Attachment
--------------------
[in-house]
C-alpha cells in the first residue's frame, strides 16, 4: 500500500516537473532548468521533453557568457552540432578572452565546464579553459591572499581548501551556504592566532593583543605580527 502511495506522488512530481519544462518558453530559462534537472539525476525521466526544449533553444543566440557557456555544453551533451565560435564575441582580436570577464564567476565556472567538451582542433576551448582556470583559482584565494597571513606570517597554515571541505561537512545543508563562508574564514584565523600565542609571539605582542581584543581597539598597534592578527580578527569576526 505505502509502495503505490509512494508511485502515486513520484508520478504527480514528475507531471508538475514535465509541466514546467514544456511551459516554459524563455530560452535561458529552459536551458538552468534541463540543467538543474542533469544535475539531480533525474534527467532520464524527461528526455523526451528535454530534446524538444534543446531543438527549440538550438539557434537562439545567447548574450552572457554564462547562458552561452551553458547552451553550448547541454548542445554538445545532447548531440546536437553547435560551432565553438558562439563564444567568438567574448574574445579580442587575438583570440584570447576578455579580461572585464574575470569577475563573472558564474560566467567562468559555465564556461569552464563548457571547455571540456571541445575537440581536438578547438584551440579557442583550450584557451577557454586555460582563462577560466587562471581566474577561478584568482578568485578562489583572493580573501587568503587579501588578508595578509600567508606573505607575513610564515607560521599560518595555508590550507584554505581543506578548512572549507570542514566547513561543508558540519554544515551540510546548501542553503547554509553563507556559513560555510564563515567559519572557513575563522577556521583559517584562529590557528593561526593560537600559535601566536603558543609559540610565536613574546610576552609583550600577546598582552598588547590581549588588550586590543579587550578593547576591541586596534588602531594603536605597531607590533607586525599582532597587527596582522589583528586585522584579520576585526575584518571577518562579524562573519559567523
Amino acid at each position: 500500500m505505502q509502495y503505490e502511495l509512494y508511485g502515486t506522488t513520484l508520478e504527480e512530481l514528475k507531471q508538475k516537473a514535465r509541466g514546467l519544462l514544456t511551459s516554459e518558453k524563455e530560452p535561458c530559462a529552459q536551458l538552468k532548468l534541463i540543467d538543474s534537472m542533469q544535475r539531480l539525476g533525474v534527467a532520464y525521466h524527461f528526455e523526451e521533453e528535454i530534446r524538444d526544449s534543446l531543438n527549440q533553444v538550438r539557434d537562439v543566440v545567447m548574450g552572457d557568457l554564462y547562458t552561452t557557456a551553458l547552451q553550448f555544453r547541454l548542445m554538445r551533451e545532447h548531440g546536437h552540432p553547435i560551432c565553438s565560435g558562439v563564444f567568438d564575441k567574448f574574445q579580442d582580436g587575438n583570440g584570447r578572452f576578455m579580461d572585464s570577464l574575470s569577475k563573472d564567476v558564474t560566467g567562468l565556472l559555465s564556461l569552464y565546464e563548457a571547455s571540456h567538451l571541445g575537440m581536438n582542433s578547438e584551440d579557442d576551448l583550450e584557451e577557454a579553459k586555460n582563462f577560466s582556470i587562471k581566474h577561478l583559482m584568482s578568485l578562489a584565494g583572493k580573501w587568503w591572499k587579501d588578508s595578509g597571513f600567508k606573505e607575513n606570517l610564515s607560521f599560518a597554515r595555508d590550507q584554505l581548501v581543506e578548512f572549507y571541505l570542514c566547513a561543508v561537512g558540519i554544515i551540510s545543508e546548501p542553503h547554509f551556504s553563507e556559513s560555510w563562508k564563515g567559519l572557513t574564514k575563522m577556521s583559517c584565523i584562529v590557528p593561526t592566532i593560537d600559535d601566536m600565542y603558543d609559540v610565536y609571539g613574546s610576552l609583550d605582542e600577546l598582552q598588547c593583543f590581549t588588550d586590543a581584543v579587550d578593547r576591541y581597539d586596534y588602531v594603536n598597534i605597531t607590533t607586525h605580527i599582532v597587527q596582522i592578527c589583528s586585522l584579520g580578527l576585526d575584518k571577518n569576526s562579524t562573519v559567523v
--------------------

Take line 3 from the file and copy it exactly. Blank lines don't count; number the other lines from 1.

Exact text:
Amino acid at each position: 500500500m505505502q509502495y503505490e502511495l509512494y508511485g502515486t506522488t513520484l508520478e504527480e512530481l514528475k507531471q508538475k516537473a514535465r509541466g514546467l519544462l514544456t511551459s516554459e518558453k524563455e530560452p535561458c530559462a529552459q536551458l538552468k532548468l534541463i540543467d538543474s534537472m542533469q544535475r539531480l539525476g533525474v534527467a532520464y525521466h524527461f528526455e523526451e521533453e528535454i530534446r524538444d526544449s534543446l531543438n527549440q533553444v538550438r539557434d537562439v543566440v545567447m548574450g552572457d557568457l554564462y547562458t552561452t557557456a551553458l547552451q553550448f555544453r547541454l548542445m554538445r551533451e545532447h548531440g546536437h552540432p553547435i560551432c565553438s565560435g558562439v563564444f567568438d564575441k567574448f574574445q579580442d582580436g587575438n583570440g584570447r578572452f576578455m579580461d572585464s570577464l574575470s569577475k563573472d564567476v558564474t560566467g567562468l565556472l559555465s564556461l569552464y565546464e563548457a571547455s571540456h567538451l571541445g575537440m581536438n582542433s578547438e584551440d579557442d576551448l583550450e584557451e577557454a579553459k586555460n582563462f577560466s582556470i587562471k581566474h577561478l583559482m584568482s578568485l578562489a584565494g583572493k580573501w587568503w591572499k587579501d588578508s595578509g597571513f600567508k606573505e607575513n606570517l610564515s607560521f599560518a597554515r595555508d590550507q584554505l581548501v581543506e578548512f572549507y571541505l570542514c566547513a561543508v561537512g558540519i554544515i551540510s545543508e546548501p542553503h547554509f551556504s553563507e556559513s560555510w563562508k564563515g567559519l572557513t574564514k575563522m577556521s583559517c584565523i584562529v590557528p593561526t592566532i593560537d600559535d601566536m600565542y603558543d609559540v610565536y609571539g613574546s610576552l609583550d605582542e600577546l598582552q598588547c593583543f590581549t588588550d586590543a581584543v579587550d578593547r576591541y581597539d586596534y588602531v594603536n598597534i605597531t607590533t607586525h605580527i599582532v597587527q596582522i592578527c589583528s586585522l584579520g580578527l576585526d575584518k571577518n569576526s562579524t562573519v559567523v